Bake for 50 to 60 minutes or until the fruit juices are bubbling (won’t be too dramatic) around the edges of the baking dish and the topping is golden and firm to the touch.
Let the crisp cool on a wire rack for at least 15 minutes before serving. If transporting to a picnic or party, let the crisp cool completely to give the fruit filling time to set.
Note to self: Next time, try cardamom instead!Adapted from The Kitchn
2whole scallion stalks, chopped('escallion' in Island grocery stores)
4cloves of garlic, chopped
1/2whole Scotch Bonnet pepper, chopped(note: this looks like a green habanero but is NOT a habanero!)
Trim goat meat, cut into bite-size pieces and wash in a mixture of water and vinegar.
Add 1 tablespoon curry powder, chopped onion, escallion, garlic, ginger, thyme, scotch bonnet pepper, black pepper, and salt. Rub the seasonings into the meat, cover and allow to marinate in the fridge for at least 8 hours.
Heat sunflower oil in a heavy bottom skillet over medium heat and add the remaining 1 tablespoon curry powder. Add the marinated meat and allow it to sear. Turn the meat and add 4 cups of boiling water. Cover and allow to simmer for about an hour and a half, or until the meat is tender.
If a pot of cooked rice appears to be more than expected from the amount of dry rice used, Beryl believed this signaled that the person who made the rice had a generous heart.
Yes, our rice puffed up that evening.
Rice & Peas
As you may have guessed, Red Beans and Rice goes by “Rice and Peas” in Jamaica.The original recipe came from Beryl and Aretha learned to make it by feel, and also adjusted it to her liking over time. We have carefully measured and tested amounts so you can replicate it.
KeywordJamaican food, Jamaican recipes, Rice
1 1/2cupsred kidney beans(the amount is dependent on the number of servings you plan to make)
1cancoconut milk(2 cups)
6sprigs of fresh thyme(Jamaican thyme provides a more authentic flavor to the dish. If you are in NYC, you can find this thyme in Flatbush: Nostrand Avenue, Utica Avenue, and Church Avenue)
1/4cupred bell pepper, chopped
1/4cupgreen bell pepper, chopped
1whole green Scotch Bonnet pepper with stem intact
salt and pepper to taste
3cupslong grain rice(we used basmati rice)
Pick through kidney beans and rinse them with cold water.
Put the kidney beans in a 5-quart pot and cover with coconut milk and cold water.
Add garlic cloves and garlic powder to the pot.
Set pot on medium-high heat, bring to a boil then lower flame and let simmer for about 20 to 30 minutes.
Check beans to see if they are beginning to soften.
Once the beans begin to soften, add all ingredients from the scallions (make sure to bruise the stalks) through the salt and pepper.
Allow to simmer for another 20 mins to get all flavors to meld. Taste the mixture and adjust the seasonings to your preferred taste.
Rinse the rice with cold water until the water runs clear. Add to the pot. The liquid in the pot should cover the rice. (To get the right texture for the rice. you should adhere to the rule of thumb of 2 cups water to 1 cup rice).
Half cover the pot to let the steam out. (Failure to do this may cause the contents of the pot to spill over onto the stove.)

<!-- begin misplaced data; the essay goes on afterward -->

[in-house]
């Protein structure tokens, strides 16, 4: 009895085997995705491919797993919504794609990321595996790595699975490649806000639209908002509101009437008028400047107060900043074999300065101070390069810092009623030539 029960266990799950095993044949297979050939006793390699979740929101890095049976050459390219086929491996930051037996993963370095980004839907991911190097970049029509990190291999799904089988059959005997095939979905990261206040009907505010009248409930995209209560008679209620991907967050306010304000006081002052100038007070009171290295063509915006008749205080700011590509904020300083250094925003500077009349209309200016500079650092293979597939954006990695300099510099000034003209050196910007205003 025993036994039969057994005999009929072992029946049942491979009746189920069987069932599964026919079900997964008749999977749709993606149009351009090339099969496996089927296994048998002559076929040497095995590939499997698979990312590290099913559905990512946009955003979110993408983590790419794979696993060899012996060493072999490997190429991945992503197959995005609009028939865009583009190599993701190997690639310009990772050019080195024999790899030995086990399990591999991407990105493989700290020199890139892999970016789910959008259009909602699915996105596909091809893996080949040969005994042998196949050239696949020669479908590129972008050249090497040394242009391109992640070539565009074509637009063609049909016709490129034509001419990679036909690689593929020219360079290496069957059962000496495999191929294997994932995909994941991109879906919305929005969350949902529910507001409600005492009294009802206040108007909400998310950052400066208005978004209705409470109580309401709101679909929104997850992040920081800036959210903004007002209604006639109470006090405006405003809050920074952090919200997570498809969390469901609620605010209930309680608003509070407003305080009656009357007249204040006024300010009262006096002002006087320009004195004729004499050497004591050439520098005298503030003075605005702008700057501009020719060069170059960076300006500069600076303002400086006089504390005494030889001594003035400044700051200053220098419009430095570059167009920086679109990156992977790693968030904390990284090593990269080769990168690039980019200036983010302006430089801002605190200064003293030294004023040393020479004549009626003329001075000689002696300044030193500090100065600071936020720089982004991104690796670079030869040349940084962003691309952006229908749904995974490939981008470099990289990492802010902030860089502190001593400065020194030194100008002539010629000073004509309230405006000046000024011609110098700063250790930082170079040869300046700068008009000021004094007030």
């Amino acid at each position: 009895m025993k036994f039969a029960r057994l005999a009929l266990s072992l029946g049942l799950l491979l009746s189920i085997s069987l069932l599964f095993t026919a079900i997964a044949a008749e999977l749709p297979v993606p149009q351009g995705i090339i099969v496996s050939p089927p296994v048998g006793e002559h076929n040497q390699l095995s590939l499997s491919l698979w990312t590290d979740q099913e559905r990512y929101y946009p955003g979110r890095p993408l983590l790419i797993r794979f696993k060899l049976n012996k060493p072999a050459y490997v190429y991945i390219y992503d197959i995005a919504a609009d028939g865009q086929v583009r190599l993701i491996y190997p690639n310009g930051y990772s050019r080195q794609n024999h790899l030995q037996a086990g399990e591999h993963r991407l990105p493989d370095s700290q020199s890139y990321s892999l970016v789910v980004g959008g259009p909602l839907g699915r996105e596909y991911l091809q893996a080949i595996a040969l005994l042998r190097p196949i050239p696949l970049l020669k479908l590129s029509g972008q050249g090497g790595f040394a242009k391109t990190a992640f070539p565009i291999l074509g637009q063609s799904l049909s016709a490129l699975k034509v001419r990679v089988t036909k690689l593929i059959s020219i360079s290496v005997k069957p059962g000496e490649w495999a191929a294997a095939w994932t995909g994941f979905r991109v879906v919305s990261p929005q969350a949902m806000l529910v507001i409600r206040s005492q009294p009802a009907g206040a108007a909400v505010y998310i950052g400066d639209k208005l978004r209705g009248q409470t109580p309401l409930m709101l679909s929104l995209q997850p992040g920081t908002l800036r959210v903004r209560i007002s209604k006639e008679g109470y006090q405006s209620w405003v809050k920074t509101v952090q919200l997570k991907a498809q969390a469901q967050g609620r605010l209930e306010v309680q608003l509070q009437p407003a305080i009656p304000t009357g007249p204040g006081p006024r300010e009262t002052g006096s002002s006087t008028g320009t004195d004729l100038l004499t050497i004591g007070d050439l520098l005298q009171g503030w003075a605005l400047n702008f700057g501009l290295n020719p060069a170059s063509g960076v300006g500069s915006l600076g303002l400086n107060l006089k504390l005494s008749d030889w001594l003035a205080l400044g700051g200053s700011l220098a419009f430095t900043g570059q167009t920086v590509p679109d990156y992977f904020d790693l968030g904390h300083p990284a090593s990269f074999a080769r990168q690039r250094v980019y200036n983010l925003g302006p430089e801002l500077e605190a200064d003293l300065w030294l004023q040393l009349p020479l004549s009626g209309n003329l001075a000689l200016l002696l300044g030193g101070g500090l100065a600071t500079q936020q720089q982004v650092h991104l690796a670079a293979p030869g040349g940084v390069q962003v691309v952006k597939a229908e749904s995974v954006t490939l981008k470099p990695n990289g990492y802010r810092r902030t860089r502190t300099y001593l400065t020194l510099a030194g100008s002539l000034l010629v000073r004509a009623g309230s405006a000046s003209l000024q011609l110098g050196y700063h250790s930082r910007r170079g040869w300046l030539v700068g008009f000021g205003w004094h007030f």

Check rice to see if the coconut milk mixture is fully absorbed and evaporated. Once this has happened, lower the flame to low, cover the pot completely and let the rice steam for about 10 mins.
Stir the rice and check the texture. If it’s not fluffy, add a little more water and let it continue to steam until you get delicious, fluffy rice.
Juice the limes, and keep aside in a large pitcher.
Using a food processor or blender, grate the carrots.
Switch the attachment to blender/puree, add some water to the carrots, and pulse briefly.
Working in batches, push the carrot mixture through a sieve so that the juices run out and the solids are left behind. Add the juice to the pitcher, and keep the carrot solids aside. Continue with the remaining carrot mixture until you've fully separated the solids and juice.
Return the solids to the food processor, add a bit more water, and repeat the process to extract more juice.
Stir sugar or simple syrup into the juice mixture, taste, and adjust with sugar or lime if desired.*
Serve over ice.
* Experiment with the lime and sugar per your taste, sweeter or more tart. There are as many recipes for this as there are chefs
As with the amount of fluff in the rice, the tomato and cucumber salad was another place Beryl kept her eyes peeled. If she asked you to help her with this salad, she would be taking note of the care you took in slicing neatly and evenly, and how beautifully you arranged it all on the plate.
4tbspsunflower oil(enough to cover the bottom of your fry pan)
In a small fry pan, heat the oil. If the bottom of your pan is not covered with oil, add more.
Meanwhile, quickly peel the plantains and slice them on a slight diagonal, about 1/4 to 1/3 -inch thick (maximum 1cm). Keep aside.
When the oil is hot, put in the first batch of plantains, being careful to put them in quickly, but do not overcrowd the pan. Allow to cook for about 2 minutes, or until browned, then flip using tongs. When well browned on each side, allow to cool on a paper towel to absorb excess oil.
Repeat for remaining slices of plantain.
Enjoy while still warm!
Beryl would typically not add any salt – just plantains fried in oil.